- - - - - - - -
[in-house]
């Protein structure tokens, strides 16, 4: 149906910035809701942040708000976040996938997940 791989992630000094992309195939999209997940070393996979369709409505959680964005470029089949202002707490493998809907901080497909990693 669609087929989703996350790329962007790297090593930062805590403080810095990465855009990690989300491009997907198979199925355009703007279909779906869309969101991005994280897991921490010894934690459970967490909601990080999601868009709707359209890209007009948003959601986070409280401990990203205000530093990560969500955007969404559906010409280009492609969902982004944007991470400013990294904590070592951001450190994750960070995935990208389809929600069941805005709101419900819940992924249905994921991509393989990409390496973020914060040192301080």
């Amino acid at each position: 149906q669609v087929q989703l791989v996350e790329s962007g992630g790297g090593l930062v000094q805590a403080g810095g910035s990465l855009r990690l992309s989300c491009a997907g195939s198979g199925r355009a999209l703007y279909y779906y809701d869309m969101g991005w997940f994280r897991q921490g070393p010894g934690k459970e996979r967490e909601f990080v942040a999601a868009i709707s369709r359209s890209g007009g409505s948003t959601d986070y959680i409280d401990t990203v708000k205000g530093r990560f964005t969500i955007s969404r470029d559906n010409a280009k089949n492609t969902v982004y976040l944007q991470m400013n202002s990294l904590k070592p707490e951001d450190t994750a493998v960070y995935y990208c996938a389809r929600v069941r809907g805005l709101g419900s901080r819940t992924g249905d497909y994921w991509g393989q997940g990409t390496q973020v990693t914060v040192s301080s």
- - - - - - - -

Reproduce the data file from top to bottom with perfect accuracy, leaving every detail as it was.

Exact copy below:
[in-house]
């Protein structure tokens, strides 16, 4: 149906910035809701942040708000976040996938997940 791989992630000094992309195939999209997940070393996979369709409505959680964005470029089949202002707490493998809907901080497909990693 669609087929989703996350790329962007790297090593930062805590403080810095990465855009990690989300491009997907198979199925355009703007279909779906869309969101991005994280897991921490010894934690459970967490909601990080999601868009709707359209890209007009948003959601986070409280401990990203205000530093990560969500955007969404559906010409280009492609969902982004944007991470400013990294904590070592951001450190994750960070995935990208389809929600069941805005709101419900819940992924249905994921991509393989990409390496973020914060040192301080």
């Amino acid at each position: 149906q669609v087929q989703l791989v996350e790329s962007g992630g790297g090593l930062v000094q805590a403080g810095g910035s990465l855009r990690l992309s989300c491009a997907g195939s198979g199925r355009a999209l703007y279909y779906y809701d869309m969101g991005w997940f994280r897991q921490g070393p010894g934690k459970e996979r967490e909601f990080v942040a999601a868009i709707s369709r359209s890209g007009g409505s948003t959601d986070y959680i409280d401990t990203v708000k205000g530093r990560f964005t969500i955007s969404r470029d559906n010409a280009k089949n492609t969902v982004y976040l944007q991470m400013n202002s990294l904590k070592p707490e951001d450190t994750a493998v960070y995935y990208c996938a389809r929600v069941r809907g805005l709101g419900s901080r819940t992924g249905d497909y994921w991509g393989q997940g990409t390496q973020v990693t914060v040192s301080s």